When someone starts his or her sentence with, “I’m not racist, but…” you know what follows won’t be good.
Ever since I disclosed to the world my once-secret K-Pop love, I’ve been hearing this phrase with unfortunate regularity. What saddens me is that this phrase comes from family and friends I believed were more enlightened than that.
“I’m not racist, but how could you like that stuff?”
“I’m not racist, but what do you see in those guys?”
“I’m not racist, but I don’t get the Asian love.”
It could be worse though. When you hear “I’m not racist, but” you know the person is somewhat self-aware, at least enough to know that what he or she will say next may not sound kosher.
It’s worse when you don’t hear the phrase. Not hearing it means the person uttering the offensiveness thinks you may believe the same things, and that it’s okay for those words to be said to you. Or, worse, the person may not even think what he or she is saying is wrong.
“Eww. I’ve never been attracted to Asians.”
“Those boys all look the same.”
“I would never be caught dead dating an Asian!”
I am not Asian. But I love Asian cultures, and this has culminated in my love of K-Pop. People who know me well are aware of this about me. It’s not a surprise that I have an affinity for Asian cultures.
I also love beautiful men. Celebrities, singers, actors, models. All kinds of men. I always have. And some of them have been Asian. My family and friends are aware of this too.
So, why is it a surprise that I like Korean idols? They are beautiful men last time I checked.
Why does it even matter to anyone that I find Korean idols attractive anyway? Who is it hurting? My family and friends can find whomever they like attractive and it won’t bother me. To each his (or her) own.
Yet my loved ones feel the constant need to tell me how “girly” or “ugly” my idols look. Their words ooze venom when they tell me I’m crazy for liking Asian men, because “they aren’t hot.” They have such sinister glee in their voices as they tell me how “unattractive” Yongguk is or how much Hongbin “looks like a little girl.” They laugh when they say something racist like, “You can’t even see their eyes when they smile!”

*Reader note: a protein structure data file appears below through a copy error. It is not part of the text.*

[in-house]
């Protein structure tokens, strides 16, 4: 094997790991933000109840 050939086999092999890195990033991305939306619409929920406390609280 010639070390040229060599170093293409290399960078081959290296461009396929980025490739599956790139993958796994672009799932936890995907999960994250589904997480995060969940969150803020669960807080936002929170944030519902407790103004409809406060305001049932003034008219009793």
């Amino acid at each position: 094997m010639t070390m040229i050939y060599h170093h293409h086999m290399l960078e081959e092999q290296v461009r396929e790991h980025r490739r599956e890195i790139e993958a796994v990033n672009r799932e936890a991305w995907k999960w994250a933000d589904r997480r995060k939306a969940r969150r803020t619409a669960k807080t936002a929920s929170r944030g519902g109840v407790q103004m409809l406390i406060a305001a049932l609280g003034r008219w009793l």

The ignorance is overwhelming.
Does it feel good to hurt me like that? Do they even realize or care that they are indeed hurting me?
Also, I love all kinds of music. My family knows this about me too. But I still hear the judgement in their voices.
“How could you like that stuff?”
“You can’t even understand it?”
“That’s crap music. Just listen to American stuff!”
I get it all the time. It’s like my family and friends think I’m abandoning my race or my country by listening to music not made in America.
It’s like they feel threatened by it. Like it’s an affront to them that I can’t be happy and just accept what American artists give me–what America gives me.
They would never question it if I liked a white group or a black group, and I’m Mexican-American! By their judgement, shouldn’t I only like Latin or Hispanic music? Is it okay to like a different race, as long as they’re American and sing in English?
So what if I don’t understand Korean but I listen to the music? Half the time I can’t understand the words American artists mumble in English songs either. Should I not listen to that?
Even worse, I also have an affinity for all things British, and my family and friends are fine with that. Why, when they aren’t American? Because they speak English? Because the singers are white?
And the worst thing? My loved ones think I’m being “sensitive” if I call them on it.
“Wow. You can’t take a joke.”
“You don’t even know them. Who cares what I say?”
“You’re not even Asian. Don’t be so dramatic!”
It’s so frustrating! It’s frustrating that these people I love can be so ignorant. It’s frustrating that they can spew such hatred and think it’s okay!
Dear family and friends:
Why do you claim it’s wrong to be racist, in theory, but Koreans are fair game? Racism is racism, no matter the race, color, or ethnicity. And if you don’t think the word “racism” is accurate to describe your vitriol, then you can use “discrimination,” “prejudice,” or “bigotry.” It’s all the same and it’s all just as ugly.
But yes, I believe you are a racist. If you preface a sentence with “I’m not a racist, but” then you are a racist. It doesn’t matter if it’s directed at a black person, a white person, or a purple person. It’s racist. Directed at a Korean is no different.
And I don’t care if you “would never be caught dead dating an Asian.” Just don’t tell me about it. Because I don’t feel the same way and your ignorance is not going to change my mind. In fact, it will only change my mind about you.